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28/11/2006

Marketing 2.0: brands need to be, not just act, like people

Ian Delaney asked me for a view on  a white paper from Text 100 / Squiz on Communications 2.0.

Ian says:

I know the paper wasn’t really intended for public consumption but I find this a little disturbing. They’re talking about the Web 2.0 era or attitude purely as a way to flog more stuff.... For me, one of the key advantages of this brave new world for companies is that it gives them the chance to be better and make better stuff.

I wrote so much on the comment I figured it was more of  a post, so here it is:

The paper starts off well (after I'd gone through registration - not very networks-friendly or web 2.0 in itself) by echoing "web 2.0 is an attitude" and has a great deal of sound advice in it.

I understand why the selling thing might stick in Ian's throat, and I think he's right that "be better" and "make better stuff" should come first, but ultimately companies are going to need to sell stuff.

The difference in attitude is this: you will be successful in networks the more useful you are to them. Selling is one, but not the only, way that you will be more successful. The activity of selling stuff will most likely benefit from being well connected, a good network citizen, as it were, but its something that follows from not leads the conversation or the motivation for it.

Let me borrow from the brilliant "Is your brand a party animal?" analogy by Nigel Hollis of Millward Brown. Imagine a brand as the host of party this time...

After a moment of self-realisation - and some counselling - you've stopped shouting "buy my stuff" at people the moment they arrive at your party. That's good. But they'll leave if the moment you've taken their coat and given them a drink if you say "Anyway, what about buying some of my stuff".

They'll realise that you're a fake, you're marketer in blogger's clothing, and they'll go somewhere more interesting. You've got to carry on being being genuinely useful and human with your visitors, and the only way to keep that up is to genuinely *want" to be more human and useful.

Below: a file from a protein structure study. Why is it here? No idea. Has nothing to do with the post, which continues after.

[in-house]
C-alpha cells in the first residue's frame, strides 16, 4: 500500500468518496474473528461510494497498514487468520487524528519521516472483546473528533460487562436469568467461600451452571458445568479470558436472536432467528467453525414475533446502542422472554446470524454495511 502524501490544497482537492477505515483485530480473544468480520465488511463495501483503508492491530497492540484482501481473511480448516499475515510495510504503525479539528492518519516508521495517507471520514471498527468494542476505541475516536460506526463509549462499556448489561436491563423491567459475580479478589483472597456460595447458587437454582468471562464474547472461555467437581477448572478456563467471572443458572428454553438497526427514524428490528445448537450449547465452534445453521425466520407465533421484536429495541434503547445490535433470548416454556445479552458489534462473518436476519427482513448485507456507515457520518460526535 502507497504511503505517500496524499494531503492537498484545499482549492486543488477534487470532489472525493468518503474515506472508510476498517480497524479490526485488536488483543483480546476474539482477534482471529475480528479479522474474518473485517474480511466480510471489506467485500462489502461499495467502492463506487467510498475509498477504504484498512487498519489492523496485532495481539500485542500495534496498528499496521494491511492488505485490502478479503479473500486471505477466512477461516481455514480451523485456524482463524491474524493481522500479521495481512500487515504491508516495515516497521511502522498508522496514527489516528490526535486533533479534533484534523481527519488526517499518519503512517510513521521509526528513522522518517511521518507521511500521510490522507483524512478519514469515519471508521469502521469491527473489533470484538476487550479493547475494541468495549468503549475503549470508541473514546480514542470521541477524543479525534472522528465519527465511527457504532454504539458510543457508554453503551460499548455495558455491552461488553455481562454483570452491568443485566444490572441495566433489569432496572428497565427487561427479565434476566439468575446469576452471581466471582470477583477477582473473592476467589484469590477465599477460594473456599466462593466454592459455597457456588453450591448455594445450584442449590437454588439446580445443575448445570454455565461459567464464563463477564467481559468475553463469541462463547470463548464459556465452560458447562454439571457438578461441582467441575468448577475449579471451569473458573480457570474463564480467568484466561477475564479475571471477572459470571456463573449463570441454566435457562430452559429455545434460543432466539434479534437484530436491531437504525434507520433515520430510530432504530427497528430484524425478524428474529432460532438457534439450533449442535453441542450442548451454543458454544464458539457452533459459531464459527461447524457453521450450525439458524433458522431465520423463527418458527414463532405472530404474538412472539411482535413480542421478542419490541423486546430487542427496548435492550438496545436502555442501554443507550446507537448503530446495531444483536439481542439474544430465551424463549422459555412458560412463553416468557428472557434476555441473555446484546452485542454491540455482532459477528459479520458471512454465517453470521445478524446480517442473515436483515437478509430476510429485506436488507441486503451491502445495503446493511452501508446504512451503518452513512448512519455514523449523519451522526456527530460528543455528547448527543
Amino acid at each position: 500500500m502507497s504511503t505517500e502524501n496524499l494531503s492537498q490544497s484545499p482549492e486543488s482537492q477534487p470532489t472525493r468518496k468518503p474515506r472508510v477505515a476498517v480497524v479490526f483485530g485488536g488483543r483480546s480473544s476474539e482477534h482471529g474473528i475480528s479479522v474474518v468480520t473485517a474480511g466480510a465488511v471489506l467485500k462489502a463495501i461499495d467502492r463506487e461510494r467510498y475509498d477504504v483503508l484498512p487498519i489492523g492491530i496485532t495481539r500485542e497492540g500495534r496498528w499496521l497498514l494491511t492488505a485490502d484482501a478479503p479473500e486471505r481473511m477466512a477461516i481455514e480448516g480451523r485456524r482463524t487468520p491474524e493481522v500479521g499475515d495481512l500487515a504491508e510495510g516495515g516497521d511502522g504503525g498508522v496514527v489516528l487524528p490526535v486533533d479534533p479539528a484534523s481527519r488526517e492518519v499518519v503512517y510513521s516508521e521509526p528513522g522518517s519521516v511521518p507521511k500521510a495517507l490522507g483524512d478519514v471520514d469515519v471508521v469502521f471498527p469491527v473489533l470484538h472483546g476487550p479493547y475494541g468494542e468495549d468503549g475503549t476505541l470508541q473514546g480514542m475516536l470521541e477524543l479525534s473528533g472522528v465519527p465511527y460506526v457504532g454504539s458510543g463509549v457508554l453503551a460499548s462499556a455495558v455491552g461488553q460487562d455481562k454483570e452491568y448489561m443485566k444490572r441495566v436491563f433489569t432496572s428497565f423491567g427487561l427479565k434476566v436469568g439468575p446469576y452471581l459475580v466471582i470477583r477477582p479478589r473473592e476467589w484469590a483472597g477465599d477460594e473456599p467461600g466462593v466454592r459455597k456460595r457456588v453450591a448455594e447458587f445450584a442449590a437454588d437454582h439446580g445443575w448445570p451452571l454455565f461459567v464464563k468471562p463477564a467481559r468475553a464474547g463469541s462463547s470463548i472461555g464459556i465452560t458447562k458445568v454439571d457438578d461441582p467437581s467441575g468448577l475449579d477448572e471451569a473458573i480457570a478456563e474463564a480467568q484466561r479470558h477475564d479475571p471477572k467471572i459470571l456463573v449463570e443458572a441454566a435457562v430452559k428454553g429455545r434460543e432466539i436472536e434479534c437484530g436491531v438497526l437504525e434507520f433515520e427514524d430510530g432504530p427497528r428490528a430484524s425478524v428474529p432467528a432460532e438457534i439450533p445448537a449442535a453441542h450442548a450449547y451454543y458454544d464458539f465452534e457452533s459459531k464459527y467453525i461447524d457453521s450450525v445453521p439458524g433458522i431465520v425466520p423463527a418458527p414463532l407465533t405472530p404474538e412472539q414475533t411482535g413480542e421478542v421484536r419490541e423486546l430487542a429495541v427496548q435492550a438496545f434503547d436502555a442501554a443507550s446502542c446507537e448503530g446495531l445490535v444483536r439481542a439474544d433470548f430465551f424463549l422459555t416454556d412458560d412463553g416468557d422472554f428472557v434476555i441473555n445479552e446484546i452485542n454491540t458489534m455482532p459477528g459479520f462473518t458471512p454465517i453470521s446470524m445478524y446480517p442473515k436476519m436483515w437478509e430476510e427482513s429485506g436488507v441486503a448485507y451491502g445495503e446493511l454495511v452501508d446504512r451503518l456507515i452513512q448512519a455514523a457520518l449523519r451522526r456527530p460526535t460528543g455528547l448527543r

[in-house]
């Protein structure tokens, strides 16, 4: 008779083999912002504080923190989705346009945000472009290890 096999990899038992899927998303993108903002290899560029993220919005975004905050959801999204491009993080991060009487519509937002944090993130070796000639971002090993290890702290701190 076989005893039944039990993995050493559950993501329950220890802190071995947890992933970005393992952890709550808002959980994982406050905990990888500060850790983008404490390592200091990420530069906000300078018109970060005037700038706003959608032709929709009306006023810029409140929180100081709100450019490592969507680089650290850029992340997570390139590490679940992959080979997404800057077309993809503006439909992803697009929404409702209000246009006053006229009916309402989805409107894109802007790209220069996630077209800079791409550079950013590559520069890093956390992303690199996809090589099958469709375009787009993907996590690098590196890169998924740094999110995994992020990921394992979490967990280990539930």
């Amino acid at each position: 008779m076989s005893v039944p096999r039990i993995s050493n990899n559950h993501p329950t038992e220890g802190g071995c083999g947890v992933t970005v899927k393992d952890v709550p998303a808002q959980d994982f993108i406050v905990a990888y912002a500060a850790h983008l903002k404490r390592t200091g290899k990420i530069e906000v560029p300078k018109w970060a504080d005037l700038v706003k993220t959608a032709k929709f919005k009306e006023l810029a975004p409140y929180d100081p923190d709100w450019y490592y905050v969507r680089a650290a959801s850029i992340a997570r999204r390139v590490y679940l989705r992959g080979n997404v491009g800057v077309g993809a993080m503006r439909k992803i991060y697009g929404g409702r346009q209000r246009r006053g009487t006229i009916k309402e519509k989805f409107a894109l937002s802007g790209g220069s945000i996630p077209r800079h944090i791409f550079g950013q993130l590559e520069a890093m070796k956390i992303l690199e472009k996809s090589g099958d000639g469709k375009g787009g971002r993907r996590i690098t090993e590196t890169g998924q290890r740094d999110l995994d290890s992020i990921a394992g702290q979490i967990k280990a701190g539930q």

Then at some point people will buy your stuff. It's over there in the corner by the way, thanks for noticing. Let me know how you get on with it, by the way. Cheers.

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Comments

Nigel's analogy works well for brands as guests at a party where it would be inappropriate to start flogging things. However, there are times when a host is expected to sell - imagine the disappointment of attending an Anne Summers party and the host not getting down to business! Provided the purpose is clearly sign-posted, blogging to sell may be appropriate. But as any good sales person knows, listening to customers is much more important than simply talking at them.

Antony, you are an infinitely more patient person than I if you can take this kind of time and effort to explain to people how to be, er, people. I'm reminded of the Hugh MacLeod cartoon which reads something like, "Don't try to sell a meteor to a dinosaur. It just frustrates you and confuses the dinosaur."

Heather: to stretch the analogy, if people turn up at your shop that's fair enough.

Jackie: it's a living ;-)

Thanks for the thoughts.

"ultimately companies are going to need to sell stuff"

You are right, of course, and maybe I've been reading too much Seth Godin ;)

Who is very inspirational, but doesn't always sell stuff ;-)

But Brands are part of Corporations which, I also read, are effectively required to be psychotic :)

I think what social media does is make the behaviour of the Brand (or any entity really) observable to all in the network, ie changing the Game Theory - so it is far more difficult to carry out a large number of one to one "cheat" transactions.

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